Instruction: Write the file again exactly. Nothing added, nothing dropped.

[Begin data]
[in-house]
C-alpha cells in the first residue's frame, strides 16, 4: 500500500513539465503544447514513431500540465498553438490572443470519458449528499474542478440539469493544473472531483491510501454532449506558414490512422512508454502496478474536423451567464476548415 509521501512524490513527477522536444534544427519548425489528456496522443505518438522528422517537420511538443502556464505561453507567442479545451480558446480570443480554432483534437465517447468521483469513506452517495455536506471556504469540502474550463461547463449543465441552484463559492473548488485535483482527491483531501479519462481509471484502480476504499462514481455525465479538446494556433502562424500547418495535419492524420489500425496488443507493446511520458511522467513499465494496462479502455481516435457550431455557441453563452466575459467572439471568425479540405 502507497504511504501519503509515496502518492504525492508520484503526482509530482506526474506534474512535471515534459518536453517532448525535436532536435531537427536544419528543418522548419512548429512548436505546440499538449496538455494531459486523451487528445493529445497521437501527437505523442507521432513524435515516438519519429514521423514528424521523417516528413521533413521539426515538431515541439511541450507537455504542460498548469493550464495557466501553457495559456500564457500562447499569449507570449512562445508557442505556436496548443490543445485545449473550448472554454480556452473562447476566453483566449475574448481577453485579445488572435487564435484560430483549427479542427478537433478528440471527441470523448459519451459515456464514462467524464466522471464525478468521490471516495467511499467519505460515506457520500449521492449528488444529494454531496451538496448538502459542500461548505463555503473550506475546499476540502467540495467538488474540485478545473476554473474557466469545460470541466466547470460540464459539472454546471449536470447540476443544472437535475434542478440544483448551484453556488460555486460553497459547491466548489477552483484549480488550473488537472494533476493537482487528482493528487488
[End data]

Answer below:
[in-house]
C-alpha cells in the first residue's frame, strides 16, 4: 500500500513539465503544447514513431500540465498553438490572443470519458449528499474542478440539469493544473472531483491510501454532449506558414490512422512508454502496478474536423451567464476548415 509521501512524490513527477522536444534544427519548425489528456496522443505518438522528422517537420511538443502556464505561453507567442479545451480558446480570443480554432483534437465517447468521483469513506452517495455536506471556504469540502474550463461547463449543465441552484463559492473548488485535483482527491483531501479519462481509471484502480476504499462514481455525465479538446494556433502562424500547418495535419492524420489500425496488443507493446511520458511522467513499465494496462479502455481516435457550431455557441453563452466575459467572439471568425479540405 502507497504511504501519503509515496502518492504525492508520484503526482509530482506526474506534474512535471515534459518536453517532448525535436532536435531537427536544419528543418522548419512548429512548436505546440499538449496538455494531459486523451487528445493529445497521437501527437505523442507521432513524435515516438519519429514521423514528424521523417516528413521533413521539426515538431515541439511541450507537455504542460498548469493550464495557466501553457495559456500564457500562447499569449507570449512562445508557442505556436496548443490543445485545449473550448472554454480556452473562447476566453483566449475574448481577453485579445488572435487564435484560430483549427479542427478537433478528440471527441470523448459519451459515456464514462467524464466522471464525478468521490471516495467511499467519505460515506457520500449521492449528488444529494454531496451538496448538502459542500461548505463555503473550506475546499476540502467540495467538488474540485478545473476554473474557466469545460470541466466547470460540464459539472454546471449536470447540476443544472437535475434542478440544483448551484453556488460555486460553497459547491466548489477552483484549480488550473488537472494533476493537482487528482493528487488